I call it the Nixon Thesis of Conflict, because most of it originated with Richard M. Nixon. Its assumptions include the ideas that political adversaries are enemies, that politics is a form of war, that attack is always better than defense, and that the system is always under threat from outside.
As with most Political Theses in American history, the Nixon Thesis is made from bits of the old AntiThesis, combined with the character of the leader and the nature of the crisis he rode in on. The AntiThesis in this case was McCarthyism, the character of the leader is Nixon's personal myth of the Great Man, and the crisis was what we called the 1960s.
It's the crisis that ties all this together, and the political crisis of the 1960s was misunderstood for a long, long time. Seeing the 60s from the point of view of the anti-war movement is a lot like seeing the Civil War from the point of view of the South. Culture makes it the popular view. But that's not how it went down.
Middle class Americans felt threatened by the changes of the 1960s. By constantly conjuring up the threat (whether or not it exists) leaders under the Nixon Thesis can get the political knees to jerk, and impose their will. It's the equivalent of Republicans in the late 19th century “waving the bloody shirt,” calling all Democrats potential traitors because they either fought against the Union or urged peace with the Confederacy.
All this mixed in the character of Nixon himself. His early achievement was to make McCarthyism legitimate. He used it strategically, targeting only specific individuals who stood in the way of his own drive for power. Eisenhower brought Nixon into national politics because he believed he could give him the energy of McCarthy's troops without the craziness, the assumptions of the movement yoked to the necessities of the Cold War.
But the craziness was always there, hidden behind a mask of affability. In was unleashed in the form of Nixon's Vice President, Spiro Agnew, and Agnew's speechwriter, William Safire. Groups to be cowed were chosen carefully – students, the media, intellectuals. The purpose was to place these groups on the other side of the political divide but to show potential members of those groups a way to salvation, subordination to the will of the Movement.
The Movement in this case was the Goldwater Movement. Nixon himself always had an arms-length relationship to Movement Conservatives. He had come from a different time and was not one of “them.” But he could bring them to power – he could “win” -- and the Movement would inherit that power.
Power was Nixon's aim, the power to change history by manipulating ideology. He fed the Movement rhetoric, but in many ways leaned against the previous regime, as an AntiThesis politician will. The results were a host of liberal initiatives – the EPA, OSHA, the CPSC, judges who seemed conservative but accepted liberalism's premises. Nixon left the Movement with a generation's worth of work to do, which I think was his intention. .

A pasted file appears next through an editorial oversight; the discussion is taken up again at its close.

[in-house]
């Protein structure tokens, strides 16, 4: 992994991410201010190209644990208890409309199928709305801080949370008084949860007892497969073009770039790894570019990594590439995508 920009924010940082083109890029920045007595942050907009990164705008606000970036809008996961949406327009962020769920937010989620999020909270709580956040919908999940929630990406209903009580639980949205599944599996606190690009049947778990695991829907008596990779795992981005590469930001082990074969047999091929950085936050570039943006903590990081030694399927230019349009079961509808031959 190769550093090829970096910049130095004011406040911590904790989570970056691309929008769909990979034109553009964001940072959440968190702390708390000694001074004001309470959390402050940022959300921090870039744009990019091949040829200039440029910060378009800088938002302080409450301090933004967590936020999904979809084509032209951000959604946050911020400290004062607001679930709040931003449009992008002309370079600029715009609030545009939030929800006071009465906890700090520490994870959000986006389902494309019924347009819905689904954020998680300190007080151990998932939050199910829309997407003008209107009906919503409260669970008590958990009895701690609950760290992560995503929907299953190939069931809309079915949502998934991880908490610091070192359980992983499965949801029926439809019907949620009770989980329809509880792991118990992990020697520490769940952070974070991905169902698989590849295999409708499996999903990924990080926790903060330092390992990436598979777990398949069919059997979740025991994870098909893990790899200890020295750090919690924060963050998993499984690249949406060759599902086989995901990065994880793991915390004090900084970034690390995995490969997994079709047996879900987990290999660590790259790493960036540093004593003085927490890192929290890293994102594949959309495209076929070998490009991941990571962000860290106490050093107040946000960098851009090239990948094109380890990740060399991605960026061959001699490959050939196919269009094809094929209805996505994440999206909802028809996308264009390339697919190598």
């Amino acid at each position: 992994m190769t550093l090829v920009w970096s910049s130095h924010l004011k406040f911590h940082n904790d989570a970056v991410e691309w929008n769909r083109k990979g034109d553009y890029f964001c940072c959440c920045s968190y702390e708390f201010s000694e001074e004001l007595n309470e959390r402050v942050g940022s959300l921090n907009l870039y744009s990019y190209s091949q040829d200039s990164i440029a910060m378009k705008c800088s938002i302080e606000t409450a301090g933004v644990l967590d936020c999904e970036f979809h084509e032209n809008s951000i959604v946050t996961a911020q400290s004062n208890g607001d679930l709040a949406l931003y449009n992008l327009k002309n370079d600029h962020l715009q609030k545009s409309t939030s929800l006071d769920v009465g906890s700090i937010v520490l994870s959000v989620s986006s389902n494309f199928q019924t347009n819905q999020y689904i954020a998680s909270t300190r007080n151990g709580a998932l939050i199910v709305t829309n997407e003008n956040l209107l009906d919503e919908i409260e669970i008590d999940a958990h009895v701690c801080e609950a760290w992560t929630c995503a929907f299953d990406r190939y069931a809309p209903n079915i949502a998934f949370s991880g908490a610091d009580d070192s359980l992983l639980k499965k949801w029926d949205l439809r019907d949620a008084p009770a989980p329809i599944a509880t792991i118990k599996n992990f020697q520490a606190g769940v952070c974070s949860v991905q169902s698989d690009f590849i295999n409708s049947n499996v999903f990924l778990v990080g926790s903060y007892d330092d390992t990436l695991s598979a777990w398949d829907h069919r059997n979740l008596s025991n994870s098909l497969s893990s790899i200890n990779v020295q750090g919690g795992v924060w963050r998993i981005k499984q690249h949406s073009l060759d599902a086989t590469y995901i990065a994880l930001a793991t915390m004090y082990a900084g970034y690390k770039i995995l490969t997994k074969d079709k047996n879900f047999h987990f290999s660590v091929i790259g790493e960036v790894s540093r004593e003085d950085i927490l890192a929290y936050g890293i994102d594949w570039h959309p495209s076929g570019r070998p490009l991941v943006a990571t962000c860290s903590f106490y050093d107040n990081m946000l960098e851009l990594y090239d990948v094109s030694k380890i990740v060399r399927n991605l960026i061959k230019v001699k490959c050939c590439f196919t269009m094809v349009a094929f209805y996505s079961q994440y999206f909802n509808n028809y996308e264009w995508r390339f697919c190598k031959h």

Watergate and Vietnam may be the most misunderstood elements of the Nixon Thesis. They were personal failures for the man, but for the Movement they were, and remain, causes to be overcome. To adherents of the Nixon Thesis these were merely failures of nerve. This is expressed explicitly by Vice President Cheney, in the case of Watergate, and by President George W. Bush himself, in the case of Vietnam. Destroy the evidence, refuse to retreat, and any aim can be achieved.
The Nixon Thesis worked. It brought the Movement to power. In the form of Reaganism, that movement triumphed in its ultimate aim, which was to win the Cold War through confrontation. But once that war was won, the assumptions of the Thesis continued to work, always seeking new enemies, and building those enemies into dire threats.
George W. Bush, whose Administration represents the Excess of this Thesis, is not an idiot. He is a believer in what he was taught, an acolyte of the Nixon Thesis and the conservative Movement it brought to power. In this he is no different from Lyndon Johnson, who believed in the FDR Thesis, or Herbert Hoover, who believed the Teddy Roosevelt Thesis, or even of James Buchanan, an adherent of the Andrew Jackson Thesis.
Any political movement, born in crisis, becomes obsolete when a new crisis emerges it is not designed to handle. The Jackson Thesis of balancing regions could not stop the Civil War. The Teddy Roosevelt Thesis of measured change could not deal with the Great Depression. The FDR Thesis of unity cracked under the strains of the 1960s. And so the Nixon Thesis has expired in Iraq and Katrina.
The Nixon Thesis, like all these theses of the past, collapsed because history moved on, creating new crises it was not built to handle.
That's where we are today, seeking a new Thesis that can deal with the environmental, and energy crises that threaten, not just the suburbs, not just the United States, but the whole world.